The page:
The next meeting of the London Bioethics Colloquium is tomorrow, Monday 7 November, 16:00-17:30 (tea available from 15.30). We are excited to have a roundtable titled “Personalisation, Privacy, Solidarity: what counts as progress in medicine?”, with three talks:
Prof Cong Yali (Professor of Medical Ethics, PKU), “Social Behaviour, Privacy Data, Ethics and Healthcare in China”
Prof. Dr. Dr. Jochen Vollmann (Ruhr-University Bochum), “Personalised medicine: Priority setting and opportunity costs at an international scale”
Dr James Wilson (UCL), “Maintaining health solidarity in an era of big data”
When: 7 November 2016, 16:00-17:30 (tea available from 15.30)
We look forward to seeing many of you on Monday!
For inquiries contact the convenors, Dr James Wilson or Dr Annette Rid: email@example.com
1) Social Behaviour, Privacy Data, Ethics and Healthcare in China, Prof Cong Yali (Professor of Medical Ethics, PKU)
China’s central government issued the “Health care data application development guidance” in June 2016. It encourages all kinds of medical and health institutions to promote health care data collection and storage, support operational technical system to help different stakeholders to share the health related data. Considering the wide use of apps and various sharing behavior in current China, it seems China has a bright future in the digitalization era. However, the sense of privacy protection, and social credit system are still very weak, which reminds us that there is till a long road in front of us.
This presentation will raise three key points, they are the sense of privacy protection is low generally, including those who have the electronic data, the fact is that the events of data leaking happened often. Society and the patients are more concerned about how to get access to the health service, get the registration and information from hospitals, they are not yet have able to bargain privacy protection for them. The current healthcare and insurance system in China do not yet threaten the basic life and safety due to the undeveloped insurance system and also due to the historical tradition of collective life.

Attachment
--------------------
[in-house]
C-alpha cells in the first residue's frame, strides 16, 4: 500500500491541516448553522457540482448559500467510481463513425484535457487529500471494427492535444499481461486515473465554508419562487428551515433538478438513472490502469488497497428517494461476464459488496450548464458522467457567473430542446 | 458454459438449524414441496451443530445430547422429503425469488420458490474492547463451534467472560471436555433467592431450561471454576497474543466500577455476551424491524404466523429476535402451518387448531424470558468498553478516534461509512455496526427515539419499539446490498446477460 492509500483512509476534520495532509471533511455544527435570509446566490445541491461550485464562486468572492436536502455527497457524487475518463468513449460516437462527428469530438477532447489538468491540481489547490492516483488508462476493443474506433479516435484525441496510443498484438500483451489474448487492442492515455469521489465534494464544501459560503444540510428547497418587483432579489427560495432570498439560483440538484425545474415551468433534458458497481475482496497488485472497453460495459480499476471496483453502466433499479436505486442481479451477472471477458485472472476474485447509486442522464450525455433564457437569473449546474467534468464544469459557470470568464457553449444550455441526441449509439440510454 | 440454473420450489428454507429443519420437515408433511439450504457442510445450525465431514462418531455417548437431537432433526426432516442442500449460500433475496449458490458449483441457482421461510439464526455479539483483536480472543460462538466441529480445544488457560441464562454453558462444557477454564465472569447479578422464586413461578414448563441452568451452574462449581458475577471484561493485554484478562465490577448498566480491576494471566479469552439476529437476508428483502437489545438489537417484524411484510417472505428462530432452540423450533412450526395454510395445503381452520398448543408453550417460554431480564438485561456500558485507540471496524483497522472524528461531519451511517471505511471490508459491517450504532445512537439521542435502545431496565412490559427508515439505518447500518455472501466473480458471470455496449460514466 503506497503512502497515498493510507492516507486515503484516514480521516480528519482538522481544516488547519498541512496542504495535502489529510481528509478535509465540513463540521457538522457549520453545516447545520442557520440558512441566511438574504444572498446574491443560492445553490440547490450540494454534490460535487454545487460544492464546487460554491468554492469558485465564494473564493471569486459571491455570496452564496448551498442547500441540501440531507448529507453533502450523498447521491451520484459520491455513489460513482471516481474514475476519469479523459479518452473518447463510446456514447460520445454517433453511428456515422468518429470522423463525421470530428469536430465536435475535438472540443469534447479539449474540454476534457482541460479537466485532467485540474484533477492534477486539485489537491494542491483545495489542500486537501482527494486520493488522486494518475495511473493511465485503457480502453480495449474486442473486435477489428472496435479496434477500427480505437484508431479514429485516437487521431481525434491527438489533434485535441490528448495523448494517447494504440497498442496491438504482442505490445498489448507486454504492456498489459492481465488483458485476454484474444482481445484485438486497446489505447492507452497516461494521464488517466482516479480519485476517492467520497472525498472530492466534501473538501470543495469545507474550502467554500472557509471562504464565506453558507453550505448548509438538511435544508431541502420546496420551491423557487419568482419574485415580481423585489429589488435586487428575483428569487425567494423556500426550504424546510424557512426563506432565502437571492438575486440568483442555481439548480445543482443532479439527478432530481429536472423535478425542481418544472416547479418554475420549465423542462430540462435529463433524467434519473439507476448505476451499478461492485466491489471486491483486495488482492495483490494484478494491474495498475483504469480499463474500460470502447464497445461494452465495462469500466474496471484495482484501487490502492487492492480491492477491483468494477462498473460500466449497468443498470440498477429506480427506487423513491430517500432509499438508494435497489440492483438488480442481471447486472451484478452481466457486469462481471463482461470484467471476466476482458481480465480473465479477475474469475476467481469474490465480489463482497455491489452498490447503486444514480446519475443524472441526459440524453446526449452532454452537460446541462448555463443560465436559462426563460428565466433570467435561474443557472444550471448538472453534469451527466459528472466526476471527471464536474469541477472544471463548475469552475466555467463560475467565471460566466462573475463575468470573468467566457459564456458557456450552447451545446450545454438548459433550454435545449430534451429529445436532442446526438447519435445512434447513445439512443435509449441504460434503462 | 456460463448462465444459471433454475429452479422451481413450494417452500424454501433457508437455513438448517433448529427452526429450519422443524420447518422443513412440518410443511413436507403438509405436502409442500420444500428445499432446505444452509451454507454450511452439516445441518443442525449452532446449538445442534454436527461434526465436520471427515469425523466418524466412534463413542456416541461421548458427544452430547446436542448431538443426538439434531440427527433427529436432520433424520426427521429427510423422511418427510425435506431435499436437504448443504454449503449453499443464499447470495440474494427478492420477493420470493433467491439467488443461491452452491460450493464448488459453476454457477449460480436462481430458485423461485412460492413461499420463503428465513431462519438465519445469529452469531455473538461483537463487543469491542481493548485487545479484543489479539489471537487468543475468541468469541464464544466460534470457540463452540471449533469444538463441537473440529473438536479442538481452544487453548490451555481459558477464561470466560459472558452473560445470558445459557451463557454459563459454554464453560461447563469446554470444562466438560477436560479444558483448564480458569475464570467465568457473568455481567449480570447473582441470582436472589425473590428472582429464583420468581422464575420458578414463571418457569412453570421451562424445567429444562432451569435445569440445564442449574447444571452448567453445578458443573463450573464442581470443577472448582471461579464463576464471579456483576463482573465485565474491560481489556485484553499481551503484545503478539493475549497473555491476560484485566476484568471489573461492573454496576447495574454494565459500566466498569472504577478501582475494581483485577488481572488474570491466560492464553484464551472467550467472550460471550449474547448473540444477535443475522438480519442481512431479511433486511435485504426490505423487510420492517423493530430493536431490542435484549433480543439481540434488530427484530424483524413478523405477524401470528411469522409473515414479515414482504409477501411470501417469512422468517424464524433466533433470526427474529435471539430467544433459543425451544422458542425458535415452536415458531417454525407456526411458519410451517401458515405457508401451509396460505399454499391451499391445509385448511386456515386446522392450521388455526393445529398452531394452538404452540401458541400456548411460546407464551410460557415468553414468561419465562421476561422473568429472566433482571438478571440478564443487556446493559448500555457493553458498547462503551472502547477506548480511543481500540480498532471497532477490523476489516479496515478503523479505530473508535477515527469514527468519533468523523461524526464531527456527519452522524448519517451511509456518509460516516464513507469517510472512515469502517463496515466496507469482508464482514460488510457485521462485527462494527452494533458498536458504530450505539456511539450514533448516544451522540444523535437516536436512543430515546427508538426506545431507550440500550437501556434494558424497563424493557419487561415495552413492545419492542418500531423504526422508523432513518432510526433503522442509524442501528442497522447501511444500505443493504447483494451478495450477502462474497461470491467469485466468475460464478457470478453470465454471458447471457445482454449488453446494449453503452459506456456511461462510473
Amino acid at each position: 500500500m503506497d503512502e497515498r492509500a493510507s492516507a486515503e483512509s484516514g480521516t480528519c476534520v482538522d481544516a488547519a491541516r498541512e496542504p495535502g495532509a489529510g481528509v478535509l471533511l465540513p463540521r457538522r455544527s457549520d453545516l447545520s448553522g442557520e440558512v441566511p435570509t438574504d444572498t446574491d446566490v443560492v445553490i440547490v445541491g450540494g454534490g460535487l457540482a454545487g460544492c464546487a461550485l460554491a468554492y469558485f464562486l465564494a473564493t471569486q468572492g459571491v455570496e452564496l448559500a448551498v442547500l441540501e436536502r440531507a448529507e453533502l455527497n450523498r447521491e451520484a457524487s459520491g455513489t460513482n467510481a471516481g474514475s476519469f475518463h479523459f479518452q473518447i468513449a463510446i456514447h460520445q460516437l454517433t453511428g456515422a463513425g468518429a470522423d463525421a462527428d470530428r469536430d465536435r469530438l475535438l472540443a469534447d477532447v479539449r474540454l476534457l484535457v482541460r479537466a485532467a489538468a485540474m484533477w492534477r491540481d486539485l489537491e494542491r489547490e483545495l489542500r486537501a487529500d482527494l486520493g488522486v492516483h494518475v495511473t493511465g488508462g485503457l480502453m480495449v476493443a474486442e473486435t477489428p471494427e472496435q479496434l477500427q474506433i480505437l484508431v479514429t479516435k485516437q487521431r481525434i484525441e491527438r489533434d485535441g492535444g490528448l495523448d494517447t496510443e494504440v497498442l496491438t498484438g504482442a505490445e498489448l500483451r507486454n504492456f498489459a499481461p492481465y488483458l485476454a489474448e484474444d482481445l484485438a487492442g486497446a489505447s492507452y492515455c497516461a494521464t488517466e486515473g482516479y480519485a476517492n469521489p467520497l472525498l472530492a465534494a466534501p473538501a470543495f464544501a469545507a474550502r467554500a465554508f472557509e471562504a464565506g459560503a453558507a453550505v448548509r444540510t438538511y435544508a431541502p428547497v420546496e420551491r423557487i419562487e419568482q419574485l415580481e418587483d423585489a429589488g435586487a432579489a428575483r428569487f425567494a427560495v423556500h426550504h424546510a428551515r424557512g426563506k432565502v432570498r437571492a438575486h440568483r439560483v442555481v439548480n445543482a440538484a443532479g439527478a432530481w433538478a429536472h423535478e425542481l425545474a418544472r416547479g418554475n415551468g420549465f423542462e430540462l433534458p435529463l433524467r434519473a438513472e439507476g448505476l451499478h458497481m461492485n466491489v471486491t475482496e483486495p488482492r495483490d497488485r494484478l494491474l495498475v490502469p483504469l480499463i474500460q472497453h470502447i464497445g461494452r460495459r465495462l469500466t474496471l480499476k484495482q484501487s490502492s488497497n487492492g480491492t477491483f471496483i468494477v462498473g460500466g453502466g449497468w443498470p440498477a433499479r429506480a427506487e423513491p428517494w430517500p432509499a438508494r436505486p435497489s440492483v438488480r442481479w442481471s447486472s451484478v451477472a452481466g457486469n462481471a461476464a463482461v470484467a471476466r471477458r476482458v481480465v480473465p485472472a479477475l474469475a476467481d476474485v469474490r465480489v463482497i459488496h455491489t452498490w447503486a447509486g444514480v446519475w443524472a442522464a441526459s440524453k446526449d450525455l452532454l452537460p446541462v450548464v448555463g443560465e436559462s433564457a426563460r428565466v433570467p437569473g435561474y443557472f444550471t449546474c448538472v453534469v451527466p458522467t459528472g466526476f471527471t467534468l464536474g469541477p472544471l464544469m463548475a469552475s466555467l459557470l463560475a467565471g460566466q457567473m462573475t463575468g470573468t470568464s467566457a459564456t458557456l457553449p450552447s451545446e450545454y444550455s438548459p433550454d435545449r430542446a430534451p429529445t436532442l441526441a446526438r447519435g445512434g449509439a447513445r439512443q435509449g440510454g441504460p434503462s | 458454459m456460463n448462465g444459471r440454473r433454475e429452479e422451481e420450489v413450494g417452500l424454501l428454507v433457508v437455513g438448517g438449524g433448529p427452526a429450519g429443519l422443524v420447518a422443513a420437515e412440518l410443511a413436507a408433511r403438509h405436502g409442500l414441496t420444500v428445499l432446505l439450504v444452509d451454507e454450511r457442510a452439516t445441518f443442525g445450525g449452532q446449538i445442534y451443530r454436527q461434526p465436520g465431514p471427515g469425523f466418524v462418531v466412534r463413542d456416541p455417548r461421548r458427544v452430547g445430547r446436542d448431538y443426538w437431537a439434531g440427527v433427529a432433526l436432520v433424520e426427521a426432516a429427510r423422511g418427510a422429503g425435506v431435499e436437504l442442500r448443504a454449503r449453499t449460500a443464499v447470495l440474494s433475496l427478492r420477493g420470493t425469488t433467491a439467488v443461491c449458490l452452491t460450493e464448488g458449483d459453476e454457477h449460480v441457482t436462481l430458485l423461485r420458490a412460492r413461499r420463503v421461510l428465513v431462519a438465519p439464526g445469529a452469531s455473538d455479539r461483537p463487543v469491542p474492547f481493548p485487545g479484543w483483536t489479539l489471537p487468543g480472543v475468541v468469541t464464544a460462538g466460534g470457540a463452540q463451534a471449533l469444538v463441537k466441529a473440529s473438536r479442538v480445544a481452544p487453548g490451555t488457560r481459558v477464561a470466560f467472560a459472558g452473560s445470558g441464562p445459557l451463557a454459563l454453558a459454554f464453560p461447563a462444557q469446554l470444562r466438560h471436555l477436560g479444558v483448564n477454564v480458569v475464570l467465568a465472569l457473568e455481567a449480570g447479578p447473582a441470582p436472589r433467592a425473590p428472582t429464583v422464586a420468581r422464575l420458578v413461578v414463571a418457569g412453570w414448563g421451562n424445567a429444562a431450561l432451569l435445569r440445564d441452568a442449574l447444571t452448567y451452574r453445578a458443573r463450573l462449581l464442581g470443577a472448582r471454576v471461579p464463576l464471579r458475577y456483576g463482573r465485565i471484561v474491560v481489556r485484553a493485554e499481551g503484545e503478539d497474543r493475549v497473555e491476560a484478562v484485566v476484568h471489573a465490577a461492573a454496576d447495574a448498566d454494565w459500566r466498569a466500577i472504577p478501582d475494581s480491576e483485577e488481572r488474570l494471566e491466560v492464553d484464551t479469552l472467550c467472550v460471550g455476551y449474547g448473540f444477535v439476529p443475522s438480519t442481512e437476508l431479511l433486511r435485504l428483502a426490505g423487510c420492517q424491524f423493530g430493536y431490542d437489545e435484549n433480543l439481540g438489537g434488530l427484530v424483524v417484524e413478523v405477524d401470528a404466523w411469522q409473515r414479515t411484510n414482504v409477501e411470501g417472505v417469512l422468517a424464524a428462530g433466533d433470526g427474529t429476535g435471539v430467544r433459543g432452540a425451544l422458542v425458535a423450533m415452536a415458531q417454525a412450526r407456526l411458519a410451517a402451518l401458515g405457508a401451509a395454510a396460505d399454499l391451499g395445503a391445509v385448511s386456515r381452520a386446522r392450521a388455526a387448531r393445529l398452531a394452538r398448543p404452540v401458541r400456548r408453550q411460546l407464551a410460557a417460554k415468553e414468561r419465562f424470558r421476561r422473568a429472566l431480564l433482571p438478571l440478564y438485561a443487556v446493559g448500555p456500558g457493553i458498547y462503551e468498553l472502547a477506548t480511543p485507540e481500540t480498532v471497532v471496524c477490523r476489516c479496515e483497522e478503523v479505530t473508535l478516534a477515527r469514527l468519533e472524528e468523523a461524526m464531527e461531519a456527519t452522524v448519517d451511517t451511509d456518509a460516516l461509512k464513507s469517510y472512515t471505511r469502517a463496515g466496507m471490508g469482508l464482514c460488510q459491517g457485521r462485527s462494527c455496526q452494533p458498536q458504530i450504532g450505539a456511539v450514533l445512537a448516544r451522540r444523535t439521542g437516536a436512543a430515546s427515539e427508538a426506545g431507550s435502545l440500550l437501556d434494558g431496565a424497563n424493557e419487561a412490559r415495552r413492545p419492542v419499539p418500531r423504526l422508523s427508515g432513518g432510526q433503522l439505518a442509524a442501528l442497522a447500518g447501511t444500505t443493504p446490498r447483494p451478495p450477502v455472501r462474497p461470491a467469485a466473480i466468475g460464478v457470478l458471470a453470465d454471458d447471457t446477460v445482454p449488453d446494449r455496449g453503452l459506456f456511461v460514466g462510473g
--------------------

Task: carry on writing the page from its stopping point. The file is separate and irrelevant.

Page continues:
Relationship addressing, instead of the individual privacy can explain this partially, but can’t be an excuse for the problem unresolved. Some strategies should be implement in parallel, including but not limited to: personnel training, policy making for data collection and use, academic discussion on the ownership of the data, and legal regulation on infringe of individual privacy.
2) Personalised medicine: Priority setting and opportunity costs at an international scale, Prof. Dr. Dr. Jochen Vollmann (Ruhr-University Bochum)
“Personalised medicine” is currently attracting considerable attention and raising high hopes and expectations in modern medicine. The term “personalised medicine” denotes the use of genetic or other biomarker information, and it does not focus on a more personal patient-doctor relationship. Furthermore, personalised medicine is associated with ethical problems like priority setting and opportunity costs in solidarity-based public health care systems. Personalised medicine provides modern, highly specific and expensive diagnostics and treatments, which serve only limited subgroups of patients. At the same time, research in other fields of clinical medicine, which could be of benefit to more patients than such limited subgroups, remain underfunded.
3) Maintaining health solidarity in an era of big data, Dr James Wilson (UCL)
Deep solidarity is easiest when each person feels that they are subject to the same risks as others. But one of the main reasons for collecting big data in healthcare is in order to stratify risk: to place individuals into different categories on the basis of their risk, and at the same time to isolate risk factors to personalise treatment regimens. As part of the drive towards better targeted therapies, health information about individuals that was previously taken to be private is being shared more widely: individuals are being asked to accept greater usage and linkage of their confidential data in order to facilitate these processes of individualisation of risk. The core challenge is how to maintain both solidarity and a commitment to the transformation of medical care through big data. I argue that the way forward is to reinterpret the idea of solidarity in the light of a robust commitment to individual rights: privacy and solidarity should be seen as interdependent in any sustainable public health care system.